Nigeria is rated as one of the best footballing nations in the world. The three-time African Cup of Nations winner, which won the Olympic gold medal in 1996, as well as silver and bronze medals in the 2008 and 2016 editions of the Games respectively, was once rated as the fifth-best team globally.
Between 1993 and 1998, Nigeria had a team respected by football followers across the world, with some of the Super Eagles stars in big European clubs. This period is known as the golden era of Nigerian football.
However, the team lost the aura in the 2000s, failing to make the Germany 2006 World Cup and not being able to do anything substantial in the continent until 2013.
The Super Eagles had a short-lived revival between 2012 and 2014 when former captain, the late Stephen Keshi, took over as team coach. Keshi led the Super Eagles to win the 2013 African Cup of Nations and reached the second round of the Brazil 2014 World Cup.
Thereafter, the team reverted to their lusterless ways, failing to qualify for the 2015 and 2017 editions of the African Cup of Nations.
That was the situation of the team when Gernot Rohr was appointed as Super Eagles Technical Adviser in August 2016. His mandate was to qualify Nigeria for the Russia 2018 FIFA World Cup, as well as the Egypt 2019 African Cup of Nations.
He met the mandate but failed to lead the Super Eagles to the second round of the World Cup in Russia.
Although he won a bronze medal at the Egypt 2019 African Cup of Nations, many followers of Nigerian football believe that he has not done anything extra-ordinary to justify his continued stay as the Super Eagles boss. But there are also those who believe the German is doing a good job and deserves the second tenure recently given to him by the Nigeria Football Federation.
Rohr’s critics cite his decision to ‘turn’ the Super Eagles into an almost ‘white skin diaspora’ team as evidence the former Bordeaux defender doesn’t have the ability to build and grow the team to success. The German’s neglect of the local league and refusal to include home-based players in the senior national team is also one of the ‘sins’ of Rohr.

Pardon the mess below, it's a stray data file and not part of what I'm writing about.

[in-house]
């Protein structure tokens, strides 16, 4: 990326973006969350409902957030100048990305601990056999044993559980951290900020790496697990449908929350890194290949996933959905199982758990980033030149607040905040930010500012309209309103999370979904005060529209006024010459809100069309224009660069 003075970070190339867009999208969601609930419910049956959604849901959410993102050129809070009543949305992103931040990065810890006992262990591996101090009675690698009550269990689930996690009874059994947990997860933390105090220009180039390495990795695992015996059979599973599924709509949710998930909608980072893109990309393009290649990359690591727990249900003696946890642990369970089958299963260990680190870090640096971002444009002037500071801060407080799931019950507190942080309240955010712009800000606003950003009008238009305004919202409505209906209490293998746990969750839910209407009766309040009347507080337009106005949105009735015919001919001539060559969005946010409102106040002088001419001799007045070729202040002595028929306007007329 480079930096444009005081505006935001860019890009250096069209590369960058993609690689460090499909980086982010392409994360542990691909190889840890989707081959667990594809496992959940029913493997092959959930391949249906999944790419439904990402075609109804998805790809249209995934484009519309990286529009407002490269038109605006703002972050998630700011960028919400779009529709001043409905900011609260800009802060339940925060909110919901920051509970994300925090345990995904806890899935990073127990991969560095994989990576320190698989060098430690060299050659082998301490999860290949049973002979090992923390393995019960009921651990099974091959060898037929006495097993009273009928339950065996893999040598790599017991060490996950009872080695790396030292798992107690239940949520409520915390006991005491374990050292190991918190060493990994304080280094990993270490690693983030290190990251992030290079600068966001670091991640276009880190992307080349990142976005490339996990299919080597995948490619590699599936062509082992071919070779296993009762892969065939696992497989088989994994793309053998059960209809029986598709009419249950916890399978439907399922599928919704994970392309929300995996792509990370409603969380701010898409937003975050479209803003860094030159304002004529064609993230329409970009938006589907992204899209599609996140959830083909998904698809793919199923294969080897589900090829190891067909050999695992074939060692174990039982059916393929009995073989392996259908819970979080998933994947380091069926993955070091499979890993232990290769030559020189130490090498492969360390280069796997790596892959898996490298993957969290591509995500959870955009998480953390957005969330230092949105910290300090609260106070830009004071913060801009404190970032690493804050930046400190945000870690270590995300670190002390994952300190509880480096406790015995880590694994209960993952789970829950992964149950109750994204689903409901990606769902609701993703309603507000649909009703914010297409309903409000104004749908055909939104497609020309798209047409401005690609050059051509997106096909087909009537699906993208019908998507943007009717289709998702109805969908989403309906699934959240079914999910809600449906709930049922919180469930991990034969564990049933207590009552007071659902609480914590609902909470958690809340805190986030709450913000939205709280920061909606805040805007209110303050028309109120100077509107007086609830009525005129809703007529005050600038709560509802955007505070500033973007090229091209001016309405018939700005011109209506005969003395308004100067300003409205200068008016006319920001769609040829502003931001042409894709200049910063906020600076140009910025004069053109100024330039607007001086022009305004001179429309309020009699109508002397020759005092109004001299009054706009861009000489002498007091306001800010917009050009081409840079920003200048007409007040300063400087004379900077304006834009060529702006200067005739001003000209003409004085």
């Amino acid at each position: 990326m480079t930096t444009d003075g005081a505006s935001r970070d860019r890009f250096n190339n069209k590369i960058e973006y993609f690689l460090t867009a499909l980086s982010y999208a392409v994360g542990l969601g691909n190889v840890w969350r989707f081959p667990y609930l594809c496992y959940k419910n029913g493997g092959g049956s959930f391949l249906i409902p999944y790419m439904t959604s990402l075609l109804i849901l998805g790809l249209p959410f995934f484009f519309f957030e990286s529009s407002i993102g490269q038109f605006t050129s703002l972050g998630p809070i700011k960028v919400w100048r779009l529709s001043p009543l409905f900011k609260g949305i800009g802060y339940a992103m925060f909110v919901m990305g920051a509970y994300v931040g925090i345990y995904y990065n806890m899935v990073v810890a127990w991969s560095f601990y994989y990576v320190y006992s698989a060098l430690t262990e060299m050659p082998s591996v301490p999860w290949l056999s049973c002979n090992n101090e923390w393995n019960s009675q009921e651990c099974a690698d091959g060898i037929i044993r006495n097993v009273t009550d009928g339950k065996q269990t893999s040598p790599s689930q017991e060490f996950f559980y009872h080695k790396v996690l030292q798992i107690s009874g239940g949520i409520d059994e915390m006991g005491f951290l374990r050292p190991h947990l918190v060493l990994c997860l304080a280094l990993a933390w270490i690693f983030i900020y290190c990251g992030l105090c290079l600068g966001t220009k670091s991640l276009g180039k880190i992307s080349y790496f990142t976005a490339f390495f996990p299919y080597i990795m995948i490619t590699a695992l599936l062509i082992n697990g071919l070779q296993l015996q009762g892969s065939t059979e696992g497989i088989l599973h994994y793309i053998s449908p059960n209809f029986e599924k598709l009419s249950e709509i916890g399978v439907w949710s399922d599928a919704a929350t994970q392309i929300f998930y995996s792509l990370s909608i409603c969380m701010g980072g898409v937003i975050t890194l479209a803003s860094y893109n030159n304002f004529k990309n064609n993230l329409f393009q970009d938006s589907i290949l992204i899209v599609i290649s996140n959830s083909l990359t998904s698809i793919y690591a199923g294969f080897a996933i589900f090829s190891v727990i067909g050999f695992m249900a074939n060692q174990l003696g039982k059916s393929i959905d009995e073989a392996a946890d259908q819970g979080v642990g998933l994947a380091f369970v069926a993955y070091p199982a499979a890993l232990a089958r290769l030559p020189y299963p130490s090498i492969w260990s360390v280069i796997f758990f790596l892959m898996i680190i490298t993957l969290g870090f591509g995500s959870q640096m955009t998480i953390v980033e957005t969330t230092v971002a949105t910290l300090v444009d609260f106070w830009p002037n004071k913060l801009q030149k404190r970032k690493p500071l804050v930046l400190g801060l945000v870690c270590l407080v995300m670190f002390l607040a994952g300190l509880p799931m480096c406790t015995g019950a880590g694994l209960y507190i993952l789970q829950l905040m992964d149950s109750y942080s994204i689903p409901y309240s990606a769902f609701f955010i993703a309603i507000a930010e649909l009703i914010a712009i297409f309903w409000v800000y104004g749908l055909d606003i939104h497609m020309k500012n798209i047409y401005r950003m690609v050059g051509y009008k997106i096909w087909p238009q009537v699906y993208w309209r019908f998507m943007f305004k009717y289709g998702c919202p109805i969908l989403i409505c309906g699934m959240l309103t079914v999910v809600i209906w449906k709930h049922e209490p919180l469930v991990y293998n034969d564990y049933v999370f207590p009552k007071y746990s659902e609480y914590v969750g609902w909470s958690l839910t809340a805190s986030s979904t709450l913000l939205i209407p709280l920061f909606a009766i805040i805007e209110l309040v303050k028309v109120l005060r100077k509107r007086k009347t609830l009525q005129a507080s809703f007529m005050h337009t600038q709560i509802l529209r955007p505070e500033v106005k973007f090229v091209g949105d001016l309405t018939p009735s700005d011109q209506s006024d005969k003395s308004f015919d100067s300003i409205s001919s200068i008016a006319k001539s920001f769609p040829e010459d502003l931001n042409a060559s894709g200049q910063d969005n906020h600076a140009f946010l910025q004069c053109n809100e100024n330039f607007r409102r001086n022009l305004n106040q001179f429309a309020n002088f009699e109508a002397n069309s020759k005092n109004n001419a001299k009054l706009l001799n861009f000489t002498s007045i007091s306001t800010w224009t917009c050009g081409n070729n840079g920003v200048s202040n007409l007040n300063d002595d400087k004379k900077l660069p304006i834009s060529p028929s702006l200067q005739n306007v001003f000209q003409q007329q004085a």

Recently, the NFF arranged a friendly international match between Mexico and Super Eagles with the Nigerian team made solely of home-based players. Most followers of the national team saw the match played in Los Angeles, United States, as the opportunity for Rohr to access the quality in the home-based players with a view to including them in the main team.
However, rather than take up the task, Rohr strangely chose to seed the opportunity to local coaches, with NFF Technical Director, Augustine Eguavoen, assembling a team that was eventually taken to the game by former U-20 national team handler, Paul Aigbogun.
Rohr went to the United States as the ‘supervisor’ of the team that lost 4-0 to Mexico.
Irked by Rohr’s disdainful attitude towards home-based players, many football followers believe that the German has no business training the national team since he has shown on many occasions that he has no capacity to turn budding talents into international stars.
Rohr has failed in my humble opinion, Fuludu insists
Former midfielder, Edema Fuludu, was one of the players spotted by Dutchman, Clemens Westerhof, at BCC Lions of Gboko, and was part of the all-conquering Tunisia ’94 African Cup of Nations Super Eagles squad.
Like other Nigerian fans, Fuludu is of the opinion that Rohr’s journey with the Super Eagles since 2016 has been a mixed blessing.
“Rohr is an employee of the Nigeria Football Federation, and was employed with terms and conditions,” Fuludu told The Guardian. “The conditions or objectives are stratified. The topmost objective is to qualify the Super Eagles to the African Cup of Nations and the World Cup. Next is the development of the national teams, men and women sides, regardless of the categories. He was supposed to work with the Technical department of the NFF to achieve an all-around development.”